And rocks of crystal form the polish'd sides;
Through the bright arch the Loves and Graces tread,
Innocuous thunders murmuring o'er their head.

1: 57-60

Strangely, the entering initiates seem to have metamorphosed from the "good and wise" in general to "the Loves and Graces" we last met wandering unclad and guiltless through Eden. It is as if we can have "Paradise Now" if we can shake off the fear and sexual guilt which actually are the Fall, rather than merely the result of it.

         Here, high in air, unconscious of the storm,
Thy temple, NATURE, rears it's mystic form;
From earth to heav'n, unwrought by mortal toil,
Towers the vast fabric on the desert soil;
O'er many a league the ponderous domes extend,
And deep in earth the ribbed vaults descend.

1: 65-70

Remembering that we are still on the site of Eden, the rugged rocks have now opened to reveal the "mystic" form of the Temple of Nature itself, from where we are shortly to hear a creation story completely different from that in Genesis. As in the juxtaposition of the classical frame and "natural" mountain with the pious Gothic of Notre Dame Cathedral in 1793, the equally classical and mountainous Temple of Nature at once subsumes Eden and replaces it with its opposite. No argument as such is needed, but the image-sequence is clear: those who believe Adam should not have given all for love are condemned to be cut off from happiness by seeing the earth as an evil, fallen place, whereas the "good and wise," accepting it as it is, enter it and rediscover lost erotic energies as well as the source of true enlightenment about creation.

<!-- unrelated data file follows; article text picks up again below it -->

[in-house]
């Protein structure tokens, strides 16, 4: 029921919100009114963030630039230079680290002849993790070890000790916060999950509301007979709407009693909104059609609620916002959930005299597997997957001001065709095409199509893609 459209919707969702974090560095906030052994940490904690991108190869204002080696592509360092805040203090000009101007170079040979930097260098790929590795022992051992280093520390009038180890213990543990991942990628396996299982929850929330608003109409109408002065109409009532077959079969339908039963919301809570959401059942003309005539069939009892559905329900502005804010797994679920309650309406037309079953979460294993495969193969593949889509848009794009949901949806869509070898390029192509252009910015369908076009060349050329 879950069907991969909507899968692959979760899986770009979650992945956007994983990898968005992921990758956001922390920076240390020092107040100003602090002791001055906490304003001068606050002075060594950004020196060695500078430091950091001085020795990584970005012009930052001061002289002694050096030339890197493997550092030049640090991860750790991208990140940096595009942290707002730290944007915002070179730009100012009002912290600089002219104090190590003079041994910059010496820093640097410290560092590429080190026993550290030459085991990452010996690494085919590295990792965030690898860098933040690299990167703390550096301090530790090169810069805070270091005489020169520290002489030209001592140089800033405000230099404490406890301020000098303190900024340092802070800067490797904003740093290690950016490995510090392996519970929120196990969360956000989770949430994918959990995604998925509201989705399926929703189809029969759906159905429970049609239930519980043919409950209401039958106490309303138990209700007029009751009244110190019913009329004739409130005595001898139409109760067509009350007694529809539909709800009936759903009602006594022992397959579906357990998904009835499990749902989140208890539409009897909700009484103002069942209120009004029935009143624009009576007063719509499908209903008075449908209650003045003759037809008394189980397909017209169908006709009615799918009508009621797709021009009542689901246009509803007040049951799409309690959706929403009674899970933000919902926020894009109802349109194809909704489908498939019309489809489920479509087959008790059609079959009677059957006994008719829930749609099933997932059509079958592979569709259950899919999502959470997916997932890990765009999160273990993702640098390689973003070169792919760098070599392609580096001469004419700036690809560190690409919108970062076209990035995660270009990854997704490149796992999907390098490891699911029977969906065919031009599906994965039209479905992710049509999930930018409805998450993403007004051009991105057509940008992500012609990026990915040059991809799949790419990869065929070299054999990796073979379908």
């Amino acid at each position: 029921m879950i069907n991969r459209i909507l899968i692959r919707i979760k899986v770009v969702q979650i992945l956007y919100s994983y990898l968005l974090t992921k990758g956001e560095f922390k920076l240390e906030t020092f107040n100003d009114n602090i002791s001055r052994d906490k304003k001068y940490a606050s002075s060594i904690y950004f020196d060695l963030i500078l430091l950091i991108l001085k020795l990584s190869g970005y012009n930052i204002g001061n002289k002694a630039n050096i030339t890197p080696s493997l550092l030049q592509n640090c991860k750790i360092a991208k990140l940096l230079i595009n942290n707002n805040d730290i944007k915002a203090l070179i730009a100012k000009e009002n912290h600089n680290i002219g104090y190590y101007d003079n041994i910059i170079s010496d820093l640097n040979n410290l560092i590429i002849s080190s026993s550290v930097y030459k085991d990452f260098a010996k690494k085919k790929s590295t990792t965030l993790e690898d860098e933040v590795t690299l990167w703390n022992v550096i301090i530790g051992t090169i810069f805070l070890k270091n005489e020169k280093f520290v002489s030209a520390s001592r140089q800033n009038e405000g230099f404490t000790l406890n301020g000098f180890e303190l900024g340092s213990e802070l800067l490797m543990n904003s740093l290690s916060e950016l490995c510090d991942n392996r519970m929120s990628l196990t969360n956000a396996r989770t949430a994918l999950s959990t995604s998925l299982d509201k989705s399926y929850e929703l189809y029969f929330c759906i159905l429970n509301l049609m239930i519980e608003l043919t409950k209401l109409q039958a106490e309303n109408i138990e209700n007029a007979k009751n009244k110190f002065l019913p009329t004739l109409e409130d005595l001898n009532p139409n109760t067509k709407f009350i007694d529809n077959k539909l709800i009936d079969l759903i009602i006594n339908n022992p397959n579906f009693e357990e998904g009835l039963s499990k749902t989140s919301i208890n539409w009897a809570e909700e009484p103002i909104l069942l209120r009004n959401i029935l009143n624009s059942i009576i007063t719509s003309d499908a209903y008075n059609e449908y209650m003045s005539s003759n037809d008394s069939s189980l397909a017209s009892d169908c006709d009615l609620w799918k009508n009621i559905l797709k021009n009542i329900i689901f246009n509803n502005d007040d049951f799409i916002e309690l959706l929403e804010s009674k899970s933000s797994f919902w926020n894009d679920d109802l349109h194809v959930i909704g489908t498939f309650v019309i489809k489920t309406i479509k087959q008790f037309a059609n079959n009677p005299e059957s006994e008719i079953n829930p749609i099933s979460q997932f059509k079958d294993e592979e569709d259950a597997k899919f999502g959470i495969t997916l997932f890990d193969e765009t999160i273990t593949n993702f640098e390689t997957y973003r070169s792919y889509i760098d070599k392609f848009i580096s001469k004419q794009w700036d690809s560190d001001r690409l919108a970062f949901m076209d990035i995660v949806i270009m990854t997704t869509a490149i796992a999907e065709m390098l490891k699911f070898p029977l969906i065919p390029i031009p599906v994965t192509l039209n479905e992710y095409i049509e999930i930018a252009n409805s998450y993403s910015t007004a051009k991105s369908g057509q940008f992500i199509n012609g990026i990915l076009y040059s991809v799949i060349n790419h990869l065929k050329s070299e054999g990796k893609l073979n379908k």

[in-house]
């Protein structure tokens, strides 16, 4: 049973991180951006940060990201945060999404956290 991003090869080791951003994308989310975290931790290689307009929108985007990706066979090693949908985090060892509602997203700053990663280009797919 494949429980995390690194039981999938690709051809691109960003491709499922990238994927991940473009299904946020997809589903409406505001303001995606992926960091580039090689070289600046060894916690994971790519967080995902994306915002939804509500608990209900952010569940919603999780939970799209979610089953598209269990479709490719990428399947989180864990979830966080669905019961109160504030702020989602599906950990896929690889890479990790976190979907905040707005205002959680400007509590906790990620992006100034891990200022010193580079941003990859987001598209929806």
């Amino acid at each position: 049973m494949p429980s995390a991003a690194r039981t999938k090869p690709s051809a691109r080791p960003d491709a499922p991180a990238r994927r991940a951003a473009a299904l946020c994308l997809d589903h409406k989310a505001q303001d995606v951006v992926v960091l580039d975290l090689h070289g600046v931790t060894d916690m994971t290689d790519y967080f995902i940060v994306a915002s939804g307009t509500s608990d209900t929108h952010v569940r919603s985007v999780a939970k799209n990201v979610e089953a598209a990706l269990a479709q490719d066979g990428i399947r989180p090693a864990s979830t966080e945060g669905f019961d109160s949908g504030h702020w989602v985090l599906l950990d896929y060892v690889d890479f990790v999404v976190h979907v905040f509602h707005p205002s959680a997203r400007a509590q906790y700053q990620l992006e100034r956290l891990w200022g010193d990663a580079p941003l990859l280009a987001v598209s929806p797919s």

After an extended tour of the temple's interior décor—mainly Egyptian-style hieroglyphics allegorizing natural processes—we eventually come to the description of Nature herself:

     SHRIN'D in the midst majestic NATURE stands,
Extends o'er earth and sea her hundred hands;
Tower upon tower her beamy forehead crests,
And births unnumber'd milk her hundred breasts;
Drawn round her brows a lucid veil depends.


This Nature is aggressively materialist. Far from acting as the veil of matter through which a more divine Creator's hand can be glimpsed, she is herself the end-point of the quest for truth, as we later learn when her priestess is exhorted to "the mystic veil withdraw;/ Charm after charm, succession bright, display,/ And give the GODDESS to adoring day!" (1: 163-70). Her hundred breasts, as well as echoing the Ephesian Diana, bring out the poem's emphasis on reproduction and sustenance as the two fundamental determinants of organic life. The towers on her head echo those of the Earth Goddess Cybele, which according to the notoriously materialist poet Lucretius indicate that "she bears the weight of cities" (52). Here, they denote that the "society" to be analyzed later in Darwin's poem—including the whole realm of culture, ideology and religion itself—grows out of Nature and is determined by it.